“…every writer creates his own precursors.  His work modifies our conception of the past, as it will modify the future.”

In some way I wish to guess that Zeno, Kierkegaard, Dunsany, Browning, and Han Yu would have ‘owned’ Kafka had they had the chance to read him.  Is there any other writer so unique as Kafka as to unarguably redefine how we read works of the past?

Image Credit: http://media.techeblog.com/images/tower_3.jpg

Advertisements
  1. I agree, the Calvino section is thin and not well thought out. I’ve recently been reading his ‘6 Memos For The Next Millennium’ and been so enamored with it as well as my memories of ‘Why Read The Classics?’ that I had to include him. What I respect in him, of his essays,is how well he relates ideas in either a lay or a nigh-lay way. There is a definite scarcity of high-brow literary terminology and instead a focus on clearly explaining his observations, dense and chock-full as they are. I am already looking forward to reading both of the mentioned books of essays again.

    I am poor in that I have only read a collection of short stories called ‘Numbers In The Dark’ which contains much of his earlier work focusing on accounts of life in small town Italy and on principles of communism. So, where the hell did I get the ‘magical realism’ tag from? I’ve always heard it tossed around with his and Borges’ names. I believe Gabriel Garcia Marquez claimed both of them as influences, although, as I stated before, I’ve never dug into his work.

    ‘Like Water for Chocolate’ is under the umbrella of the magical realism genre, but I would agree that it is a foo-foo example of the genre.

    There is a short story by Borges of a Jewish writer who is arrested by the Nazi’s and is informed that he will be executed soon. Well, he published one noteworthy play but has done anything to live up to his earlier promise as a writer, publishing some few pages of criticism since. Yet, he had an idea for a play that he desperately wanted to finish…as a sort of redemption or defense of his existence. So, he prays and prays and prays. The day of his execution comes and a rifle is fired and as the bullet is a bout to strike him down time freezes. For a year, it freezes and he, standing frozen in time, is able to finish (writing) his play.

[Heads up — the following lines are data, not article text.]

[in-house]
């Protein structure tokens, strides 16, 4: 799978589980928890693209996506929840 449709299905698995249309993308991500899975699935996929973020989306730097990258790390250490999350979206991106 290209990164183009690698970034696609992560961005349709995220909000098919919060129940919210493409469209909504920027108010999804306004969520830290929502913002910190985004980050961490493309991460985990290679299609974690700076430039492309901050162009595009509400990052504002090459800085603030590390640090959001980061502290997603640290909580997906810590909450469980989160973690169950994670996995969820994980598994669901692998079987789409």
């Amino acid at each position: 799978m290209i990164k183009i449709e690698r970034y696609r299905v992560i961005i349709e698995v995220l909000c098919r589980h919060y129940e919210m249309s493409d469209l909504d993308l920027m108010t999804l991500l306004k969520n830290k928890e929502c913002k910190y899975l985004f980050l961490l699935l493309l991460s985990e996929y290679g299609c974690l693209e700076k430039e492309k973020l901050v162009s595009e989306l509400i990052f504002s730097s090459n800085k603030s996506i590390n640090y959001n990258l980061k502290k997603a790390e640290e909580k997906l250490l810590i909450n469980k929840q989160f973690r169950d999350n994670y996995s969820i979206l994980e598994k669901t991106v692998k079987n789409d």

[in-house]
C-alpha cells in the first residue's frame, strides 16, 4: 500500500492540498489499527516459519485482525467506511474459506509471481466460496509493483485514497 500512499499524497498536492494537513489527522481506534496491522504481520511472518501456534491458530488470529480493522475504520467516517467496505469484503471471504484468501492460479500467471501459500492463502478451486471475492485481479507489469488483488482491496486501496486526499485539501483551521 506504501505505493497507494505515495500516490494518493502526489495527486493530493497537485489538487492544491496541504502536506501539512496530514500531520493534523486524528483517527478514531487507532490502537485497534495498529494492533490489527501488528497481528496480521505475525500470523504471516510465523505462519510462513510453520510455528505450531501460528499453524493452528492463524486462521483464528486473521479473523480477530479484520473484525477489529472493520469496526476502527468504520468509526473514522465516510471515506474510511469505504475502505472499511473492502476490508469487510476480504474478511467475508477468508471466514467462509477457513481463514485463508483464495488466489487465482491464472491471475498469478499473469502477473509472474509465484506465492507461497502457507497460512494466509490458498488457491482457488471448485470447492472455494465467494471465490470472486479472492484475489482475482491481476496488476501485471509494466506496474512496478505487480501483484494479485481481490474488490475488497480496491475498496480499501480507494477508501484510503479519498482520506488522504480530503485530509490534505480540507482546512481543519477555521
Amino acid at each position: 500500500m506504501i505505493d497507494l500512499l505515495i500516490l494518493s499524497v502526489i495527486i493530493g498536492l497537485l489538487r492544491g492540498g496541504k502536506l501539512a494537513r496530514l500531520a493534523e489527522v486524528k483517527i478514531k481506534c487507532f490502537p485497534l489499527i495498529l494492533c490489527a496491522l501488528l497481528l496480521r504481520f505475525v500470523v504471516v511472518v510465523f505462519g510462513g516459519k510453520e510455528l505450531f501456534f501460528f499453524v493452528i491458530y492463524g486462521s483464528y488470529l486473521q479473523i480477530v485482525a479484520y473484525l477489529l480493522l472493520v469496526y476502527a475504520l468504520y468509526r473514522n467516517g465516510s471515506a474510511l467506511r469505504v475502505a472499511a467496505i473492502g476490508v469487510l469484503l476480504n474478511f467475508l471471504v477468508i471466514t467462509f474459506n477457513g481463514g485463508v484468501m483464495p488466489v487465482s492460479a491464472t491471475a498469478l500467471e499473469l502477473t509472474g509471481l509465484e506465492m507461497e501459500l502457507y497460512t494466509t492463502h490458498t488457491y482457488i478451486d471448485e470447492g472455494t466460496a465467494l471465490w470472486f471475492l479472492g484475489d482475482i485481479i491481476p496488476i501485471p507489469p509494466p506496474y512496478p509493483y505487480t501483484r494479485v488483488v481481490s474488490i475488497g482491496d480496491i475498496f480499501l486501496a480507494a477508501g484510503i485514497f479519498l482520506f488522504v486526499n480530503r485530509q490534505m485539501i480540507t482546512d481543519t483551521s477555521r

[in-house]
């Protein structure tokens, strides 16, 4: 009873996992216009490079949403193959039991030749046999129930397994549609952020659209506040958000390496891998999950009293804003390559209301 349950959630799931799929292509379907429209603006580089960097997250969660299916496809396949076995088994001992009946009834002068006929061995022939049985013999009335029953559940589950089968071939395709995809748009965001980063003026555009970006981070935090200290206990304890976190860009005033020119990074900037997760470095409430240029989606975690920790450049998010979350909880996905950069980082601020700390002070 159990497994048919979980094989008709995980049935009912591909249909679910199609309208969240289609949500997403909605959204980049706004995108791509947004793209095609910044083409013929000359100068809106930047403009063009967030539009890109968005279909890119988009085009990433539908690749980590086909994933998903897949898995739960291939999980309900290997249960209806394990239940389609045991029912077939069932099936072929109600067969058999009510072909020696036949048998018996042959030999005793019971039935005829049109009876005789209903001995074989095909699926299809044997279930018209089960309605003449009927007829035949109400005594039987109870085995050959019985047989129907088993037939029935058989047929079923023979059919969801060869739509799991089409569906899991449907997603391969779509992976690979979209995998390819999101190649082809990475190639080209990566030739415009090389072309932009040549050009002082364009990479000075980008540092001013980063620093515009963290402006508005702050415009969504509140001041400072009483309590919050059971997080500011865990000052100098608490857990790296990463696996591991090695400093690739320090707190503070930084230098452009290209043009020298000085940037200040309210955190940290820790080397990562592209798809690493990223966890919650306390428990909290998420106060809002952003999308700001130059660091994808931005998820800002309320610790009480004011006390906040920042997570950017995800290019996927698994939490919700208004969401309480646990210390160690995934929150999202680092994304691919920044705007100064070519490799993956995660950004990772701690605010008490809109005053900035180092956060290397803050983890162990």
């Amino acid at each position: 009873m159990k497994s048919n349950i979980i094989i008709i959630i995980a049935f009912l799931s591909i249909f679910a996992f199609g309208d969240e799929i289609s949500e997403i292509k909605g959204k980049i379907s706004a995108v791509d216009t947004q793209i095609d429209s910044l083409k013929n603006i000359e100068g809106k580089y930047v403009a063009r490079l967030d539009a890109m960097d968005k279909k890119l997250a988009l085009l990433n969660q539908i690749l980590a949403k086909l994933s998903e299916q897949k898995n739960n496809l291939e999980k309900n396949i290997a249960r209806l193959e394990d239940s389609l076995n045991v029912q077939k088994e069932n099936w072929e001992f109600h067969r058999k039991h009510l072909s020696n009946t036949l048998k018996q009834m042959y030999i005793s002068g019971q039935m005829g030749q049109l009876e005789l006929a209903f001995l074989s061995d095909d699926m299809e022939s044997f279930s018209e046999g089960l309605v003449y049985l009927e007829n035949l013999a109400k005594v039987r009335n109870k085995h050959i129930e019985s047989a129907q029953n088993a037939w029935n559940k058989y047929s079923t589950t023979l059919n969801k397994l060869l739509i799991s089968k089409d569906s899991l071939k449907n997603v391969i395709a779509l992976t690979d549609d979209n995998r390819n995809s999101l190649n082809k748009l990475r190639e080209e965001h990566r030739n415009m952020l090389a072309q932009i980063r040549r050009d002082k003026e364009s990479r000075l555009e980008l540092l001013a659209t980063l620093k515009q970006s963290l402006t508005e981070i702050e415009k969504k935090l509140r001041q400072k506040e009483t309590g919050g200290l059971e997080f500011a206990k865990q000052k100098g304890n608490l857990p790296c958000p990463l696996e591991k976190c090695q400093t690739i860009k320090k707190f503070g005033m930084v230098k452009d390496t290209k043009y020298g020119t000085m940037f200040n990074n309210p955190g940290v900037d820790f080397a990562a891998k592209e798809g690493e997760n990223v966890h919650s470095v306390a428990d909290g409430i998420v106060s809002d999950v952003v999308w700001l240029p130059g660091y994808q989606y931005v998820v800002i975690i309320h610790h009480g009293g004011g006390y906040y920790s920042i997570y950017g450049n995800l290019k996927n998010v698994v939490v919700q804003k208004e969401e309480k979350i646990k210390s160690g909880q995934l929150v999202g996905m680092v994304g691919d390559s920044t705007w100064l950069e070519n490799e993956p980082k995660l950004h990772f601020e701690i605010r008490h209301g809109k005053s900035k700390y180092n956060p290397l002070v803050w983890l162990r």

The themes: one’s inability to appreciate the gift of life till one is faced with death; the idea of a mental time which can’t be clocked – like life flashing before ones eyes; and the fantasy fulfillment of having more time or going back in time to do something correctly.

    This would be the upper echelon of the genre and when you find a type of attractive woman who swoons for this over a film/novel about cooking then you should do your best to keep in touch with her.

  2. In other words, Dean, you love one work by an artist but dislike everything else they have done? Hmmm…

    BJ–the Calvino section here is thin. What makes him an acceptable “magical realist”?

  3. My favorite Calvino is Cosmicomics. Short, pithy stories that begin with a factoid from cosmology but go in all kind of wonderful and unexpected directions. Hey, and get his Italian fairy tales, from the Pantheon Press, I think. A whole huge tome of authentic fairy tales, smoothed out and retold through the magic pen of a Nobel laureate..but I must say Calvino is one of those I admire and appreciate without adoring.
    Except for Cosmicomics..Matthew, another possible topic stream for people, works/films by creative artists that are the only thing they did you like, but you dont just like it, you love it, while everything else you hate…if that makes sense.

  4. Just recalling the number of conversations in which I faked an interest in “magical realism” because an attractive female was describing to me the wonders of “Like Water for Chocolate” or some such work. There exists a certain type of attractive woman who swoons for magical realism–sadly rarely for someone as excellent as Calvino. Calvino is no magical realist, but rather a mythical fabulist–a whole different ball of wax. Anyway, when discussing magical realism with a beautiful woman one is apt to fall head over heels into the grossest kind of cliche and tortured banality. Good fun.

Please leave your comment

Fill in your details below or click an icon to log in:

WordPress.com Logo

You are commenting using your WordPress.com account. Log Out / Change )

Twitter picture

You are commenting using your Twitter account. Log Out / Change )

Facebook photo

You are commenting using your Facebook account. Log Out / Change )

Google+ photo

You are commenting using your Google+ account. Log Out / Change )

Connecting to %s

%d bloggers like this: